WASHINGTON (AP) — Right up until the moment Army Sgt. Bowe Bergdahl was freed, U.S. officials weren't sure the Taliban would really release the only American soldier held captive in Afghanistan in exchange for high-level militants detained at Guantanamo Bay.
It was touch and go. But then came the call at 5:12 p.m. Saturday on a secure phone line at the U.S. Embassy in Doha, Qatar. U.S. negotiators learned that Bergdahl, a 28-year-old from Hailey, Idaho, held by the Taliban for nearly five years, was aboard a Delta Force helicopter bound for a U.S. base north of Kabul.
Bergdahl's release has hardly been a straightforward yellow-ribbon moment for the U.S. Bergdahl apparently was disillusioned with the war and left his post. The decision to free him in exchange for five top Taliban officials who have been held in the U.S. detention center in Cuba has raised questions about whether such a swap was too big a concession to make.
According to a State Department official directly involved in the negotiations in Doha, U.S. officials who had holed up in the embassy for three straight days thought the final days of negotiations with the Taliban's political leadership, through Qatari intermediaries, had gone pretty smoothly. The U.S. had gotten the Taliban to agree that the five detainees would be prohibited from traveling outside Qatar for a year after their release — something the Taliban earlier had opposed. In return, the U.S. agreed to release all five detainees at once, not one or two at a time as previously offered, in an effort to get Bergdahl back more quickly.
Still, the negotiators weren't positive the deal would work until they got the call that U.S. forces had the Army sergeant, who broke down and cried during the flight. After the call, the negotiators were emotional, too, he said.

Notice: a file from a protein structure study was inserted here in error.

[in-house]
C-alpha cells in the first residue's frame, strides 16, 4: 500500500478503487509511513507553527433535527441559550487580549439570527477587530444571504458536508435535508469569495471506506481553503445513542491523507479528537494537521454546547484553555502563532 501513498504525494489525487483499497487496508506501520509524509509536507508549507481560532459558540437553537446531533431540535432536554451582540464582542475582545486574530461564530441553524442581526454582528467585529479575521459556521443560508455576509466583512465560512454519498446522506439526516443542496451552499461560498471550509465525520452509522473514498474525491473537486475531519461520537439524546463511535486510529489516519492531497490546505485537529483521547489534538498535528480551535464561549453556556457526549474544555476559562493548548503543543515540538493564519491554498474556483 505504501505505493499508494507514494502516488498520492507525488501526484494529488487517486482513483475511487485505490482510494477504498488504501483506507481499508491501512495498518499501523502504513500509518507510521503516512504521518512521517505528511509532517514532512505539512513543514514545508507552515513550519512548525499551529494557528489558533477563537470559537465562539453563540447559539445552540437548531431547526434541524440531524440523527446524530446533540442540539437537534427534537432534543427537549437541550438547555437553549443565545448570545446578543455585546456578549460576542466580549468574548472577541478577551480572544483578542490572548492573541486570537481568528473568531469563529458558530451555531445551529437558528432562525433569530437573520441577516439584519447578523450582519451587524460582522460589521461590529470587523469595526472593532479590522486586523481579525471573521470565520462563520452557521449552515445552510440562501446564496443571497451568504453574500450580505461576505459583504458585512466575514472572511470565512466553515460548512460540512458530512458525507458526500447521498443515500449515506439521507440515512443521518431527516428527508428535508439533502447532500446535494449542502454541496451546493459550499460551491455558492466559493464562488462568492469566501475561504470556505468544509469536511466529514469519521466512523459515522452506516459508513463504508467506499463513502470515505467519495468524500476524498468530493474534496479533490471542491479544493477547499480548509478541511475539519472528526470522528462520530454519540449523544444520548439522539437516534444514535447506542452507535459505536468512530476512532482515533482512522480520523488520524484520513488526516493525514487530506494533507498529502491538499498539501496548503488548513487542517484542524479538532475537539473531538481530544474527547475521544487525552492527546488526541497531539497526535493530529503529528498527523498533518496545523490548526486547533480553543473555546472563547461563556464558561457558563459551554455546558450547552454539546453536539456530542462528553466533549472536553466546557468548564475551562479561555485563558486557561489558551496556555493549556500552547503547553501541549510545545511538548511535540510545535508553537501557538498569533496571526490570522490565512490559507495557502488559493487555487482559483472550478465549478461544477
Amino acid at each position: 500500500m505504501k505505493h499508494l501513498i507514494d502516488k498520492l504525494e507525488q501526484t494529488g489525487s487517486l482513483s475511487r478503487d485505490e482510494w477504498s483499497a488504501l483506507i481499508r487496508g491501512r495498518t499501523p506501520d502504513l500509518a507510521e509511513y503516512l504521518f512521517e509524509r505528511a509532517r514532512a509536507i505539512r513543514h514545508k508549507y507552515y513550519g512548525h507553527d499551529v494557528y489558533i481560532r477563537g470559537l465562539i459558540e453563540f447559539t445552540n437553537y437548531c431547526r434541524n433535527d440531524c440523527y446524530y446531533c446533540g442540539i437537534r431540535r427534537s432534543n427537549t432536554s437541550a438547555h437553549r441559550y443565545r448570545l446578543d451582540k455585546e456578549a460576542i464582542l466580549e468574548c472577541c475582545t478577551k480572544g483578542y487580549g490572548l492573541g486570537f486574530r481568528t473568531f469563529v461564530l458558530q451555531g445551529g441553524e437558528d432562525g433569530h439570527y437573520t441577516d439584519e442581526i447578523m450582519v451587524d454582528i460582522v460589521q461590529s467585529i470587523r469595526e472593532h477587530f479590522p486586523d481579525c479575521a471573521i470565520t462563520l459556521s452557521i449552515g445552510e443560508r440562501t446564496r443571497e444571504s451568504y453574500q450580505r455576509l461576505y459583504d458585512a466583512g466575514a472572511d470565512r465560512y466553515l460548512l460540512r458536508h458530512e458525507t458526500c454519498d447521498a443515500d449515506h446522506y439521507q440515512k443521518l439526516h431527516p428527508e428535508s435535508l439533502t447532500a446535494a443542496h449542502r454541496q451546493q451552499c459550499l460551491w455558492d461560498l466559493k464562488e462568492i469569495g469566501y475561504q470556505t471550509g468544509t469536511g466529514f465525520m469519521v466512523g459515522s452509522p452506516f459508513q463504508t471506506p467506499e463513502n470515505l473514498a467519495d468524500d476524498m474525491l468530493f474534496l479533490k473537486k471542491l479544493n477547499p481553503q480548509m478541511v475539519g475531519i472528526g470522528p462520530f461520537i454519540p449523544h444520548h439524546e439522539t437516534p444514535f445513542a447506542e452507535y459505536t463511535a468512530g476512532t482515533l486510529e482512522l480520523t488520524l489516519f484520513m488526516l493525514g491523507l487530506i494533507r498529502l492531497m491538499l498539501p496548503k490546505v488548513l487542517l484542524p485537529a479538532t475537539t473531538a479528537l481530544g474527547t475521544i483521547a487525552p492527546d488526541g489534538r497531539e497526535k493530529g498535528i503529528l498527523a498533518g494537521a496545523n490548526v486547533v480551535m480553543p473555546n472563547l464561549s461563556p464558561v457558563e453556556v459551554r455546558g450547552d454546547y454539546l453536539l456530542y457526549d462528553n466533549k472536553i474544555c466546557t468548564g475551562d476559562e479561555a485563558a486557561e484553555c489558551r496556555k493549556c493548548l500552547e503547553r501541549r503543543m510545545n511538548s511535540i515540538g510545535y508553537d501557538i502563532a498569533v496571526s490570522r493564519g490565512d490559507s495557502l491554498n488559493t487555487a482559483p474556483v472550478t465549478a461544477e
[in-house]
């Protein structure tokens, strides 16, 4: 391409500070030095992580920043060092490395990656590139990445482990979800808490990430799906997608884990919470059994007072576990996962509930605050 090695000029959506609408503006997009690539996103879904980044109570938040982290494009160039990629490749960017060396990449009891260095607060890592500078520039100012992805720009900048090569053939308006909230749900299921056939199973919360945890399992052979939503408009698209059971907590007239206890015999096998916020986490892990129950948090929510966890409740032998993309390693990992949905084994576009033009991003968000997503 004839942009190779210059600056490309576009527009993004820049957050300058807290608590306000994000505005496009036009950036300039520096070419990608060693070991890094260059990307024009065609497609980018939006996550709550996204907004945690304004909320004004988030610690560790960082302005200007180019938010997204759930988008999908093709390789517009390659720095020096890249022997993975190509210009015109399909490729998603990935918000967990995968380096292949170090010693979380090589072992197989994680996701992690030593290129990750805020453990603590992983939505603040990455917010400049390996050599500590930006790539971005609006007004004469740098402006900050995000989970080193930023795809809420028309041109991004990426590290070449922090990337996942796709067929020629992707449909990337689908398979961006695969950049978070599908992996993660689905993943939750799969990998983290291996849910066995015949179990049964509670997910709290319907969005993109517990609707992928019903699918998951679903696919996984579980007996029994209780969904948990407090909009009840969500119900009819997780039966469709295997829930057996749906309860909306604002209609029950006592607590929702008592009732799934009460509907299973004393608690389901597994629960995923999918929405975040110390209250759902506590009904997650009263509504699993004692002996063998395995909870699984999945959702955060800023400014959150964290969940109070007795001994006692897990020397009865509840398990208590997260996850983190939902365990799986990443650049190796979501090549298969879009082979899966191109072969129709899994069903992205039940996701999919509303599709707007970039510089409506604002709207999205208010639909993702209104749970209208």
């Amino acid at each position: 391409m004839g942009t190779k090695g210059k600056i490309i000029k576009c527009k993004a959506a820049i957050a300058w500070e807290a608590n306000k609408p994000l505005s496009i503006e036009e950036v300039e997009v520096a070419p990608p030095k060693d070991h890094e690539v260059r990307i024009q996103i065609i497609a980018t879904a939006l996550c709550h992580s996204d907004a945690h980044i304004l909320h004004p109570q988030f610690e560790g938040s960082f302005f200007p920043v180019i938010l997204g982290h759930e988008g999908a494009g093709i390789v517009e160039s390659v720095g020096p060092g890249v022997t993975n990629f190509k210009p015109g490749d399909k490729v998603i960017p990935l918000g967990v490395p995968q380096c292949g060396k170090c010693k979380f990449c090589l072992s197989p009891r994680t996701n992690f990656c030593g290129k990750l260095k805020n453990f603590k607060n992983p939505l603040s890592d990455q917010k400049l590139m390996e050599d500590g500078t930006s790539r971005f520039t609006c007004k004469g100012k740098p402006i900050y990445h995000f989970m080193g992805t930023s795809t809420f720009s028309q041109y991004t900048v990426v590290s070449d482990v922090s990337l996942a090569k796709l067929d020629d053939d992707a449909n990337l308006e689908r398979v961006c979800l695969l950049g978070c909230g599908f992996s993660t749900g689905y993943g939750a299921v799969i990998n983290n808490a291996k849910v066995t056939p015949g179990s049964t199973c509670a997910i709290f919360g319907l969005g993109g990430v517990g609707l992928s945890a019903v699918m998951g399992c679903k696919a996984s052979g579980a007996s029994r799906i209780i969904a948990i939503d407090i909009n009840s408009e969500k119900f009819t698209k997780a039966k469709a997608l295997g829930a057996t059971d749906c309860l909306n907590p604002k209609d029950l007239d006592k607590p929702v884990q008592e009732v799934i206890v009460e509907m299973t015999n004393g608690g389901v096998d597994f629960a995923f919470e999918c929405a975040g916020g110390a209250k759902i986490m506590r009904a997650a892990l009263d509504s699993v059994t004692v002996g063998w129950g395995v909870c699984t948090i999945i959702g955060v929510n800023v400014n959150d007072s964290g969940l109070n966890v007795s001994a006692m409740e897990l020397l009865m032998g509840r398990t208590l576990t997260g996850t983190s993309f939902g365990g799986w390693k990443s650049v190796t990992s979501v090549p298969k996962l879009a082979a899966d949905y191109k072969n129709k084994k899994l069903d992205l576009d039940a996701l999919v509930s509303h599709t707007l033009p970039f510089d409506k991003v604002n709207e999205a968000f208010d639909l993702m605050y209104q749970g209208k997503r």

"Backslapping was not how I would describe it," he said. "It wasn't like New Year's Eve. It was emotional, but not a giddy moment."
It's still unclear what the exact breakthrough moment was, but over lengthy negotiations the official said the talks gelled. Both sides wanted it to happen immediately before it could fall apart.
Details of the secret negotiations were described by the State Department official. But other information on the state of diplomacy between the Taliban, the U.S. and others was described by other current and former U.S. officials. None were authorized to speak about the deal publicly and spoke only on condition of anonymity. The negotiating team included two each from the State Department and the Pentagon, one from the White House national security staff and two from the U.S. Embassy in Doha.
President Barack Obama, in Europe for meetings with several nations' leaders and NATO officials, said Tuesday his administration had consulted with Congress about that possibility "for some time."
The prisoner swap idea had evolved in fits and starts since early 2011. The idea of an exchange was one of three confidence-building measures that were meant to open the door for the Afghan government to hold direct peace negotiations with the Taliban.
The goal was for the Taliban network to disassociate itself from international terrorism, which essentially required them to break ranks with al-Qaida, and open a political office in Qatar. In June 2013, the Taliban opened the office, adorning it with the same white flag flown during its five-year rule of Afghanistan that ended with the 2001 American-led invasion. Afghan President Hamid Karzai became incensed because he saw that as a Taliban effort to set up a government-in-exile. While the office never opened, Qatar proved a good place to have back-channel communication with the Taliban.